In the previous section, the assumption was made that the outer surface of the inner cylinder and the inner surface of theouter cylinder were at the same temperature, implying that there was no resistance to heat transfer between the two.This assumption is essentially correct if the two surfaces are metallurgically bonded to one another, as can be achievedwhen one material is fused to the other or when they are bonded by a detonation wave. The assumption can be seriouslyin error if the two surfaces are merely in close physical contact, even at the very high pressures that can be exerted byshrink-fitting.Practical metal surfaces generally have roughnesses ranging from 10 to 180 microinches, the degree and the form of theroughness depending upon the metal and the method of forming the surface. When two such surfaces are placed incontact, the "hills" are touching while the "valleys" are filled with the ambient atmosphere, usually air. Because of thelow thermal conductivity of gases, practically all of the heat is conducted through the points in metal-to-metal contact.At low pressures, this will be only a small portion of the surface perhaps less than one percent and the resultingconstriction of the heat flow lines can lead to an interface resistance several times greater than in the metal slabsthemselves.At higher contact pressures between the surfaces, the hills are flattened to give a greater surface area in contact in orderto sustain the load, and the interface resistance decreases. Various methods are used to ensure good thermal contactincluding co-extrusions and shrink-fitting, but repeated thermal cycling in the normal operation of process equipment,together with creep, can cause long-term serious loss of efficiency.Unfortunately it is almost impossible to predict contact resistance in process equipment applications. Here, as in allprocess equipment design, the engineer must assess the consequences of being wrong and the possible alternatives.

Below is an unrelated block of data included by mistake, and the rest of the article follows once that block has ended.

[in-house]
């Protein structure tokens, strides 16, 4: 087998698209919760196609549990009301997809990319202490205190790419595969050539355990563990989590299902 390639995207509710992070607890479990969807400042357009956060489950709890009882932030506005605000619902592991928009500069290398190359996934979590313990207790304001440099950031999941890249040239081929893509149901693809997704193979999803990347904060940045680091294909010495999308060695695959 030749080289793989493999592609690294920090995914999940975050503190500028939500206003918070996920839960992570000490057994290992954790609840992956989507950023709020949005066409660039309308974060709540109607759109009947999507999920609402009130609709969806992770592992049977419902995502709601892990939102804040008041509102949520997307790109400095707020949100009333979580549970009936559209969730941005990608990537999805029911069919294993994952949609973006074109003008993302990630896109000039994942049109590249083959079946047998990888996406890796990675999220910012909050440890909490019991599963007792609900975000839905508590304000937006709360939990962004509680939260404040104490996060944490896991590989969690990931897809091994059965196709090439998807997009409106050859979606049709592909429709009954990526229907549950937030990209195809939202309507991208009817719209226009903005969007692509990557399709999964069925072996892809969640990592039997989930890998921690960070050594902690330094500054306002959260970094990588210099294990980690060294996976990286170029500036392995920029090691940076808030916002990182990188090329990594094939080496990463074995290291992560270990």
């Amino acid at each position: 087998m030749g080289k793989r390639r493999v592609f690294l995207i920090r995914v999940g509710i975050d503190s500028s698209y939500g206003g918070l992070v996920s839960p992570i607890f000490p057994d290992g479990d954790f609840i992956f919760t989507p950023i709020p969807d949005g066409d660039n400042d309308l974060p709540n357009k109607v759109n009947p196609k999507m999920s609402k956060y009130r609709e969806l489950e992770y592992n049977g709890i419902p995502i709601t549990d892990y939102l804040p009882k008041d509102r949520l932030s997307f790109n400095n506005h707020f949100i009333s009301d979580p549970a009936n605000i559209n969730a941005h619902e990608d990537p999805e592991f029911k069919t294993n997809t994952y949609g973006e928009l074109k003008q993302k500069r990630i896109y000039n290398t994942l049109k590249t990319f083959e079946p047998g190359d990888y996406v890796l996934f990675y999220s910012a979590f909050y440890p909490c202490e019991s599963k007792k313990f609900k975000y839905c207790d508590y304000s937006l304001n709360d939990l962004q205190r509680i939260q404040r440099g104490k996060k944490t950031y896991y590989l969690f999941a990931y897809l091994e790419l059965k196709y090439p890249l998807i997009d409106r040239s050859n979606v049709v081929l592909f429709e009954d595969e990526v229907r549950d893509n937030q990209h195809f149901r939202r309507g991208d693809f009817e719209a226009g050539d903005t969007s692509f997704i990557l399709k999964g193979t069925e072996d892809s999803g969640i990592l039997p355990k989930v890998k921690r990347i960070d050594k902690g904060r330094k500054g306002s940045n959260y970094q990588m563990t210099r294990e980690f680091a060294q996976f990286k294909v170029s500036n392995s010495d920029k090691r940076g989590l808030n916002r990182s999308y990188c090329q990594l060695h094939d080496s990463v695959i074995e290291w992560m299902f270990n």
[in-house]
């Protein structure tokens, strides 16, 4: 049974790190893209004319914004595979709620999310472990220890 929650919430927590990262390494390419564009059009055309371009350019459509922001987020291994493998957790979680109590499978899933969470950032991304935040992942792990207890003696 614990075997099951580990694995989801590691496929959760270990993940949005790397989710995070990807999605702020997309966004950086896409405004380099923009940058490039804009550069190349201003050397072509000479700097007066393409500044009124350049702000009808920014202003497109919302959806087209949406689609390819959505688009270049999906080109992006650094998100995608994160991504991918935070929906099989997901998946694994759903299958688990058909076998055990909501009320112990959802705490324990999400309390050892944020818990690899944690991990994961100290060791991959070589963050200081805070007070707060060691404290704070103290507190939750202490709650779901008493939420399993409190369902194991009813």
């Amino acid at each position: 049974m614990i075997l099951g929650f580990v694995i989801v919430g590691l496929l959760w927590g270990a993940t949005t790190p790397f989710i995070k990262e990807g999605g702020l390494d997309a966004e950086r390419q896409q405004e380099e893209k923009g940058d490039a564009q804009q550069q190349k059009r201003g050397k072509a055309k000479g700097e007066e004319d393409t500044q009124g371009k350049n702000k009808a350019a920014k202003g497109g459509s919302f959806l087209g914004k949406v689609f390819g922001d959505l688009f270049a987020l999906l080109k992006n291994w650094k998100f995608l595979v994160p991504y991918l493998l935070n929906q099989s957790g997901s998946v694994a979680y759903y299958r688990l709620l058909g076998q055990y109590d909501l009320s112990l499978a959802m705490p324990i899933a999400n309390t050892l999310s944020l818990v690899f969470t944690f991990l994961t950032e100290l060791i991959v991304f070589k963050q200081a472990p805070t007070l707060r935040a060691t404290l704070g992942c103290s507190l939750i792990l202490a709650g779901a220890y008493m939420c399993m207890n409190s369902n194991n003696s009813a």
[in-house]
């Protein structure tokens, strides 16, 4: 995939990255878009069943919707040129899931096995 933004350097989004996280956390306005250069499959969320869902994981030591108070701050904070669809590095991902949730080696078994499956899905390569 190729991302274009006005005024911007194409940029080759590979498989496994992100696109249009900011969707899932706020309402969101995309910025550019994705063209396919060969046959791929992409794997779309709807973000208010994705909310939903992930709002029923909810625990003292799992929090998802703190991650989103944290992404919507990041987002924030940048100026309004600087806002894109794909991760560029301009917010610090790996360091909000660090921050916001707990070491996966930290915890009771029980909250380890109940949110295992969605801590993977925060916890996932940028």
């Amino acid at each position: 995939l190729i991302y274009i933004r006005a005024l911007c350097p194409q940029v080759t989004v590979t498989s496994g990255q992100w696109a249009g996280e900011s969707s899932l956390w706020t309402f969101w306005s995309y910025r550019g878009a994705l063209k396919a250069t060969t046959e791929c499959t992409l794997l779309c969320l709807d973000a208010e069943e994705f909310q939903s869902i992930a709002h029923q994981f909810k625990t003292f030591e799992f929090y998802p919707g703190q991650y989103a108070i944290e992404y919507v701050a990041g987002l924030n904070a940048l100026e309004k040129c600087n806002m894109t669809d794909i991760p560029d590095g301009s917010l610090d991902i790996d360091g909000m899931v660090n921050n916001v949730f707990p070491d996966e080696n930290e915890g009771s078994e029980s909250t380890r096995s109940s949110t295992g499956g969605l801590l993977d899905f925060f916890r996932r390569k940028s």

1.1.2. Single Phase Convection
Fluid Motion Near a Surface

Convective heat transfer is closely connected to the mechanism of fluid flow near a surface, so the first matter of importance is to describe this flow.Single phase flow must be characterized by both the geometry of the duct through which the flow occurs and by theflow regime of the fluid as it goes through the duct. There are two basically different types of duct geometry: constantcross-section, in which the area available for flow to the fluid has both the same shape and the same area at each pointalong the duct, and varying cross-section, in which the shape and/or the area of the duct vary with length, usually in aregular and repeated way.The most common constant cross-section duct geometry that one deals with in process heat transfer applications is thecylindrical tube. In a cylindrical geometry, it is assumed that all parameters of the flow are a function only of the radialdistance from the axis of the cylinder (or equivalently from the wall) and of the distance from the entrance (entranceeffects).For flow in ducts of varying cross section (flow across tube banks is the case of interest here), another phenomenonoccurs that is of the utmost importance in calculating the pressure drop and which adversely affects the efficiency of conversion of pressure drop to heat transfer. Whereas in a duct of constant cross section only the pressure effect due tothe friction of the fluid moving relative to the surface (skin friction) needs to be taken into account, in a bank of tubes
form drag
is a major contributor to the pressure drop. Form drag arises when the pressure on the front surface of a tubeis greater than the pressure on the back surface. This pressure difference appears as part of the total pressure drop acrossthe tube bank; unlike skin friction, form drag is not very efficient in promoting heat transfer. Form drag also gives riseto boundary layer separation and wake formation, which may cause destructive vibration of the tubes in a tube bank.8